Central Board of Direct Taxes (CBDT) now only wants the companies to pay up the principal demand of capital gains tax.
The interest payable on the principal demand will be written off if the tax liability was due to retrospective amendment to the law or a court ruling.
It is an extension of Direct Tax Dispute Resolution Scheme that was introduced last year.
CBDT okays interest relief, if principal is paid
Prior deal given to firms by Jaitley
Jaitley had said government would write off interest and penalty if firms pay principal tax amounts.
To avail this deal, the firms would also need to take back all the cases filed on government's move to carry a back-dated amendment.
The government had made a retrospective amendment to the Income-Tax (I-T) Act, 1961 applicable to all deals made after from the assessment year 1962-63.
Vodafone: dues first, merger later
Vodafone currently owes the government Rs. 14,200 crore tax due the $11 billion it had paid to acquire Hutchison Whampoa's stake in 2007.
After the Idea and Vodafone merger it is expected that the government may push Vodafone to clear its dues before giving approvals. But Vodafone authorities said that this merger will not be affected by it.
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Cairn Energy plc, the big fish in the net
ITAT had settled the case the firm put up questioning the retro amendment saying it has to pay the capital gains tax principal of Rs. 10,247 crore but not the interest.
'Genuine investments' in start-ups always welcome
The 2017-18 budget had proposed 10% long-term capital gains tax on shares of unlisted companies.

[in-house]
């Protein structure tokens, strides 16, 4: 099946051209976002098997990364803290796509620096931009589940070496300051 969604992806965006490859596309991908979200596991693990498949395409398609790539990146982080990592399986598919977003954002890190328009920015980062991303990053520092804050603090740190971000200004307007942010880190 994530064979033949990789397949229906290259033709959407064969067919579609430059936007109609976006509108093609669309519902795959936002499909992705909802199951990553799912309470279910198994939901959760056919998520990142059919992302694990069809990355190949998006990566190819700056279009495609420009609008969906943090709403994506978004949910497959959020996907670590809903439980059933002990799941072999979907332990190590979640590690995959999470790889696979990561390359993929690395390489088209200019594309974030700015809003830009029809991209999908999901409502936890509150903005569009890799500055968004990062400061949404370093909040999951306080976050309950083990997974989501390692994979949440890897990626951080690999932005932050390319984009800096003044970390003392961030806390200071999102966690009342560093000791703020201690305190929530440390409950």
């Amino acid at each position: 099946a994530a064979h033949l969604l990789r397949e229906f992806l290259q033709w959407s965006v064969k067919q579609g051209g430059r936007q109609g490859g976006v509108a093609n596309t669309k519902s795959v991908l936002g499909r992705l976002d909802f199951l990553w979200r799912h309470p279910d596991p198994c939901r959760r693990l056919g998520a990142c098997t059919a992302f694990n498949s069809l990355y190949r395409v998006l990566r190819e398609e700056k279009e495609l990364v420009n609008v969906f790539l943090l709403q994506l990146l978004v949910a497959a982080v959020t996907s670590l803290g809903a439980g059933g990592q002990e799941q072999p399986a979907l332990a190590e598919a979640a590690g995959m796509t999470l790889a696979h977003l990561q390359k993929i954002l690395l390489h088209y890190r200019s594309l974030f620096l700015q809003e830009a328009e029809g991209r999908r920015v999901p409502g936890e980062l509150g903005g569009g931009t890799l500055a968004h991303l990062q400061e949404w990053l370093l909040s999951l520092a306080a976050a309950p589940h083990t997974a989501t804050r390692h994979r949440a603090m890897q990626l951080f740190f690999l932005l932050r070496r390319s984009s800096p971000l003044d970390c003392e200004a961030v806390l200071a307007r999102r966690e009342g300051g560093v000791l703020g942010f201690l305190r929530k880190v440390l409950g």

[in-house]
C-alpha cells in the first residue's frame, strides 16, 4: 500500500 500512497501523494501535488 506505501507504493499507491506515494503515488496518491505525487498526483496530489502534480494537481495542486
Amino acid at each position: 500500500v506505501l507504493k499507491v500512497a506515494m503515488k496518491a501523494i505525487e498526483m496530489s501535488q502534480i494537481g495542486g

Foreign Investors were sceptical about investing in start-ups in the fear of having to pay long-term capital gains tax on the share transfer.
The government has promised that as long as the investments come from proper FDI channels, exemptions are going to be made.
CBDT cracking the whip on evasion
CBDT has directed its officials to buckle up and to focus on recovering arrears and pending tax demand.
CBDT Chief recently said that any shell company evading taxes, will be removed from corporate Affairs website and will be given notice.
Field officers have now been asked by the Chief to file prosecution cases against those who show project falsified long-term capital gains.
Tax evasion raises burden on the honest
Jaitley in his budget-speech mentioned that out of the 13.94 lakh companies registered only 5.97 lakh companies have filed returns.
Out of the 5.97 lakh companies who have filed, 2.76 lakh companies have shown losses or zero income.
Jaitley remarked that, "over decades tax evasion had become a way of life. When too many evade tax, the burden falls on those who are honest."
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